The importance of specificity and decisions for the writer

Well, as I write this I’m thinking, “George, you have a [expletive deleted] script to finish,” but specificity and decisions are top of mind for me now, so I feel compelled to address these critical issues that are key to screenwriting.

In the case of what I’m doing in preparation for a free staged script reading Aug. 1, (2011) — and this definitely applies to any story you’re developing — specificity and decisions about your characters and story are key to getting past so-called “writer’s block.”

“Writer’s Block” to me just means you’re having trouble making decisions regarding in what direction to take your story and characters. In my case, I completely abandoned one sitcom idea in favor of another, mainly because I was faced with too many decisions, which, in turn, was hindering my story’s specificity; and, as I’m rockin’ and rollin’ on this new idea, which is more specific, I’m finding it easier to make decisions. And when you can make decisions about a character or plot point, the writing comes more freely.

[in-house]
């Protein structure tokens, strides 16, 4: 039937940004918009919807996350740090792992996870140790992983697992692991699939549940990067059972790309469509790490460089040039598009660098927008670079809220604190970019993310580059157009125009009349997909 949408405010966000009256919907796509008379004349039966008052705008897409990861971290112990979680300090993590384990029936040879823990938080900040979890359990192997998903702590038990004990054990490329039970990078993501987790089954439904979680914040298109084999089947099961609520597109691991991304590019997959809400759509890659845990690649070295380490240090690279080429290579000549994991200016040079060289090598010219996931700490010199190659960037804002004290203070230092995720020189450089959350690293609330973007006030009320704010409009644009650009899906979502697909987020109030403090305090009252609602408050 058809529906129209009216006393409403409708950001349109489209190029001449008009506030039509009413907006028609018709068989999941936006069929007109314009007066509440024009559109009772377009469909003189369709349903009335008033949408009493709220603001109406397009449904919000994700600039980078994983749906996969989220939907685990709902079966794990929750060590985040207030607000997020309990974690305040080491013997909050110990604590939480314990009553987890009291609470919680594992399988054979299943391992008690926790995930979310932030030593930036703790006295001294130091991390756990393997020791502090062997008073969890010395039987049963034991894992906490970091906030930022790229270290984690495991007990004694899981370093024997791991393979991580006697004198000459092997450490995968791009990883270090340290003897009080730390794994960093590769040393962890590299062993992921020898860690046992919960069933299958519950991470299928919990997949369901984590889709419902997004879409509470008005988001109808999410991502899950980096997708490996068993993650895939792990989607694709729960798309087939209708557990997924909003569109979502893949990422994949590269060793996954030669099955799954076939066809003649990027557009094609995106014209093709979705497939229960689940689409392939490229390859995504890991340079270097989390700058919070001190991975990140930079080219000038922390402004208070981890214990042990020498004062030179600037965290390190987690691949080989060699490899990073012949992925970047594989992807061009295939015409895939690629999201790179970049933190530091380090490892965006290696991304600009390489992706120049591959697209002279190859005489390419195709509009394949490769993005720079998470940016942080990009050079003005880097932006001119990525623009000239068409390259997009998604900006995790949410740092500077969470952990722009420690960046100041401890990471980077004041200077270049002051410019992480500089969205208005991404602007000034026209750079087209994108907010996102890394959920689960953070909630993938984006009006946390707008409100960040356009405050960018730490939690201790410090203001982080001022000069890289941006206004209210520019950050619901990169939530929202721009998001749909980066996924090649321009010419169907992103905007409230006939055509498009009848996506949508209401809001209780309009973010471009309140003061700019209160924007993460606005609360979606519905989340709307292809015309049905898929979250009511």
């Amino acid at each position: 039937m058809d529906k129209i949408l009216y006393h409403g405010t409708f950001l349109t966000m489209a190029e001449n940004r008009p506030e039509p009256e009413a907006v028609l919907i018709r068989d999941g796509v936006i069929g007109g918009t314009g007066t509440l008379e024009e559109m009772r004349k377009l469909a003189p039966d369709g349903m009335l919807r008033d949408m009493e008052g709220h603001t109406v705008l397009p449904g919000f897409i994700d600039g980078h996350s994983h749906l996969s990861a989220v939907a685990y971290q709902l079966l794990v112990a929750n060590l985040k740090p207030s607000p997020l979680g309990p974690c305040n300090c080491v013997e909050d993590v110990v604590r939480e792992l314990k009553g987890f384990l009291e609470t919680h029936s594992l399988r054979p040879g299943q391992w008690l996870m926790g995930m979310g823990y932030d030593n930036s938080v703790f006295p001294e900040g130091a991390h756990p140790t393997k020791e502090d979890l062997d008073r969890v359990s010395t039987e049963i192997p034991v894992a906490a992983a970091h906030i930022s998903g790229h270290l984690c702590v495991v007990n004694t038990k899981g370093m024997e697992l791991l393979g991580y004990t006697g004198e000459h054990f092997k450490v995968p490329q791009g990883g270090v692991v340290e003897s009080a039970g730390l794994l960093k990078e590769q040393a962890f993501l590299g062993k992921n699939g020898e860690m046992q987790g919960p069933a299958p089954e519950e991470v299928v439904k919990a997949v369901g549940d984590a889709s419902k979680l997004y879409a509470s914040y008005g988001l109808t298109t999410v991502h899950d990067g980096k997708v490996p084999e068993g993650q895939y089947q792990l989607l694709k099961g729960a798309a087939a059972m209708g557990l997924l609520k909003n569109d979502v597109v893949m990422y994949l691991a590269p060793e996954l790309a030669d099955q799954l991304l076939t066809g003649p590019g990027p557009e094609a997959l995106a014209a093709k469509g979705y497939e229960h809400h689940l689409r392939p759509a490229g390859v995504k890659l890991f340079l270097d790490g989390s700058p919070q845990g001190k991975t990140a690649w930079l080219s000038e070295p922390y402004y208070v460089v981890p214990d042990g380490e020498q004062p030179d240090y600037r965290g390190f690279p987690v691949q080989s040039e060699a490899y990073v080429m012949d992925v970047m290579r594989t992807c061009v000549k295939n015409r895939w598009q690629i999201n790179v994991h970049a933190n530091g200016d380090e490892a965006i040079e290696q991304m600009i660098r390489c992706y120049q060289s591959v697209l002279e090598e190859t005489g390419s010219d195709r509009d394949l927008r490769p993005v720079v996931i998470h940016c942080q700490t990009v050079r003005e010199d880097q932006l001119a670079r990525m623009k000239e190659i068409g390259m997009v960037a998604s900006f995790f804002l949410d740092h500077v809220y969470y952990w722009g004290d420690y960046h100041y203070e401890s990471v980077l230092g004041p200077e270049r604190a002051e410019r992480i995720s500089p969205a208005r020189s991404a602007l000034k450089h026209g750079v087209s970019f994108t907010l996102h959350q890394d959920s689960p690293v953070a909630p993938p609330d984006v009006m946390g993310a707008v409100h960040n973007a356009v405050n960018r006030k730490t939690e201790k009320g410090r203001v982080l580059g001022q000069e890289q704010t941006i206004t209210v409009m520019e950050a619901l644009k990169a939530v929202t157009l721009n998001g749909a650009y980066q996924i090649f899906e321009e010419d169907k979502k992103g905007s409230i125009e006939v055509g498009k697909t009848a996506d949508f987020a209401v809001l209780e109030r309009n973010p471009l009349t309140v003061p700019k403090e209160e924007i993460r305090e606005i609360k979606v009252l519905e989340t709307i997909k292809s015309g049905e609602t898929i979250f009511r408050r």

Here’s one decision I’ll reveal at this point: I decided that one of my characters is convinced he’s been abducted by aliens. Now, as I plow through the process of writing the script, it’s much easier for me to weave his obsession into the story — both through dialogue and action — all because I made a specific decision. Will it work? Will it fit seamlessly into the overall story? Yes — because it’s specific. Whether or not the audience accepts it, relates to it or reacts to it is beyond my control, because I can only control the words I put on the page. But the key point here is to make a decision, be specific, and go with it. When I hear the actors read through the script I’ll get a sense of whether or not it “fits” or works on some way, as will the audience’s reaction, or non reaction.

Ultimately, as the writer, you really have to let go of the thought — or fear — of what may or may not work, because, in the end, each individual in the audience determines what works or what doesn’t work for themselves. A specific decision you, the writer, makes, could very well work for one audience but not another; I’ve experienced this firsthand and I have no explanation. You really just have to go with your gut feeling to who your characters are and provide a foundation for why your characters make the decisions they do, and sit back and see what happens.

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